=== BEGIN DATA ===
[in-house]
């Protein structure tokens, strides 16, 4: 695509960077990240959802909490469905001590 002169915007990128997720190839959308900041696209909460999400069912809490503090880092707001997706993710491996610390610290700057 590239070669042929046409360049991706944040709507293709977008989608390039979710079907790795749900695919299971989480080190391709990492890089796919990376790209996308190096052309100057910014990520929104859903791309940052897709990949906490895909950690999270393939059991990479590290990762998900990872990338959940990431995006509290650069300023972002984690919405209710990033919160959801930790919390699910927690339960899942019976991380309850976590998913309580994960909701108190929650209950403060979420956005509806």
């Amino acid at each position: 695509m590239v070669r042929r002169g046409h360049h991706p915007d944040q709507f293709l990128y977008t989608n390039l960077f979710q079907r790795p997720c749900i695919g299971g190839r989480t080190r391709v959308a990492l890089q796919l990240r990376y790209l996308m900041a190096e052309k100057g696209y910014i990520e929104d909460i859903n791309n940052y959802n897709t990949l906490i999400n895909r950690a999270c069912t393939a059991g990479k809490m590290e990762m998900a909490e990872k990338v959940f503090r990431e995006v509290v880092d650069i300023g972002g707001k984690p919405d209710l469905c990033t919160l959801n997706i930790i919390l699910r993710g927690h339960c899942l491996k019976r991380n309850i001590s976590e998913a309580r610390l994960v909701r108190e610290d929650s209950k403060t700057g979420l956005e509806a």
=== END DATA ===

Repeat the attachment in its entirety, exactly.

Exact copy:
[in-house]
């Protein structure tokens, strides 16, 4: 695509960077990240959802909490469905001590 002169915007990128997720190839959308900041696209909460999400069912809490503090880092707001997706993710491996610390610290700057 590239070669042929046409360049991706944040709507293709977008989608390039979710079907790795749900695919299971989480080190391709990492890089796919990376790209996308190096052309100057910014990520929104859903791309940052897709990949906490895909950690999270393939059991990479590290990762998900990872990338959940990431995006509290650069300023972002984690919405209710990033919160959801930790919390699910927690339960899942019976991380309850976590998913309580994960909701108190929650209950403060979420956005509806």
């Amino acid at each position: 695509m590239v070669r042929r002169g046409h360049h991706p915007d944040q709507f293709l990128y977008t989608n390039l960077f979710q079907r790795p997720c749900i695919g299971g190839r989480t080190r391709v959308a990492l890089q796919l990240r990376y790209l996308m900041a190096e052309k100057g696209y910014i990520e929104d909460i859903n791309n940052y959802n897709t990949l906490i999400n895909r950690a999270c069912t393939a059991g990479k809490m590290e990762m998900a909490e990872k990338v959940f503090r990431e995006v509290v880092d650069i300023g972002g707001k984690p919405d209710l469905c990033t919160l959801n997706i930790i919390l699910r993710g927690h339960c899942l491996k019976r991380n309850i001590s976590e998913a309580r610390l994960v909701r108190e610290d929650s209950k403060t700057g979420l956005e509806a």